I don’t live in the past—I only visit—and so can you!

Erotic Poetry & Art

You will find no real erotica during the Viking Age, at least in the way we perceive it in today’s sexual culture. It was not written during the time such as it was in later times. However, the poetry and riddles that were common during the time are not exactly polite, reserved and timid. “The Anglo Saxons seemed to love a riddle and, like the rest of us, couldn’t get enough of sex.” The results are winking double entendres bits of humor:

Exeter Riddle 44
A strange thing hangs by a man’s thigh,
hidden by a garment. It has a hole
in its head. It is still and strong
and its firm bearing reaps a reward.
When the man hitches his clothing high
above his knee, he wants the head
of that hanging thing to poke the old hole
(of fitting length) it has often filled before.

Exeter Riddle 54
A young man made for the corner where he knew
she was standing; this stripping youth
had whipped up her dress, and under her girdle
(as she stood there) thrust something stiff,
worked his will; they both shook.
This fellow quickened: one moment he was
forceful, a first-rate servant, so strenuous
that the next he was knocked up, quite
blown by his exertion. Beneath the girdle
a thing began to grow that upstanding men
often think of, tenderly, and acquire.

Exeter Riddle 61
A lovely woman, a lady, often locked me
in a chest; at times she took me out
with her fingers, and gave me to her lord
and loyal master, just as he asked.
Then he poked his head inside me,
pushed it up until it fitted tightly.
I, adorned, was bound to be filled
with something rough if the loyal lord
could keep it up. Guess what I mean.

Speaking of Anglo-Saxon poetry, not just erotic poetry, a fan notes:

The best Anglo Saxon poetry speaks with a directness and simplicity you won’t often find in the sophisticated and cosmopolitan utterances of the Roman poets. And though stark, the Anglo Saxon temper also comes with a rugged humor and gamefulness typical of poetry in simpler and less self-conscious cultures.”

You will not find any erotic prose, though. One major reason appears to be that prose was almost never used for a creative purpose; for example, even though most translations of Beowulf are done in standard prose, the original is poetry. However, the major reason appears to be that this was not done; direct and step-by-step erotica just was an alien concept to the Anglo-Saxons!

You will not generally find erotic or even romantic poetry from Norse sources. This is not because the Nose did not have sexual or romantic desires, but because there was a “fear in pagan times of magical ensnarement of the woman so immortalized by the power of the verses.” In addition, some have observed that romantic poetry—courting a beloved—was unnecessary since”The majority of Viking marriages were prearranged.” There was no need for romantic poetry, and erotic poetry is as far as we know rather infrequent.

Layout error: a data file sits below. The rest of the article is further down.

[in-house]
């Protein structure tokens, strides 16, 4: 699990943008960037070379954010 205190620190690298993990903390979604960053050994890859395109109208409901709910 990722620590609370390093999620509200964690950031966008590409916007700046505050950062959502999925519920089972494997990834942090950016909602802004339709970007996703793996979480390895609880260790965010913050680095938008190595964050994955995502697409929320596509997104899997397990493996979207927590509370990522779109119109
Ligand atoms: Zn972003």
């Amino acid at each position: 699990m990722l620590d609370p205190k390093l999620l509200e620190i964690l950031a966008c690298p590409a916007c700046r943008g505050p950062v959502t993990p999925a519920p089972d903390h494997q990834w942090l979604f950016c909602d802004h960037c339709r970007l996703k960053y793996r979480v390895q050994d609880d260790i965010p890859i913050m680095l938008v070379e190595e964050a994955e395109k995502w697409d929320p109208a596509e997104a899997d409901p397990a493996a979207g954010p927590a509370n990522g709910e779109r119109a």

So-called erotic Icelandic poetry, often known as mansöngr, was a form of skaldic poetry that was written quite infrequently. The romantic or erotic poems of the Ljóðatal section of the Hávamál are less than erotic or even romantic but are the practical warning verses that might be expected from the Norse:

The love of women
who are deceitful in spirit
is like riding a smooth-shod horse
on slippery ice,
a spirited two-year-old
and one badly trained,
or on a rudderless boat
in a raging wind,
or like a lame man trying to catch
a reindeer on a thawing mountainside.
Not exactly what I would call erotic or even romantic!

In the same way that erotic poetry was well known in earlier cultures and only slyly seen during the Viking age, there is precious little erotic art during this time. Art was often zoological knotwork, and the earlier erotic depictions of Greek, Roman and neolithic art is not easily found. In fact, the earlier favorable view of the heathen and pagan toward nudity, sensuality and sexuality in art was usurped by the Christian clerical dislike of these things, and there is very little depiction in surviving art of this time of sheer nudity except in such cases as biblical appearances of Eve, of the damned in hell and of Christ (who is depicted as semi-nude but who Is certainly not at all erotic?).

This is not say that there was no erotic depictions at all, but much would not today be called or recognized as erotic. For example, the Bayeux Embroidery shows a few naked figures, but they feature rape and are more documentative than erotic; certainly, today rape is considered very non-erotic!

In Viking art, there is a statue of Freyr in which the god is stroking his beard. He was associated with virility, and he was wed to Freyja, the Norse goddess of beauty and sexuality. That beard has been associated by many critics with the penis and virility, so that stroking the beard becomes something else!

The fact that the beard is so considered indicates to me that perhaps what was considered suggestive or erotic during this time would not be so considered nowadays. One has to wonder what things considered erotic at the time might be overlooked today!

[Riddles translated by Benjamin Thorpe]

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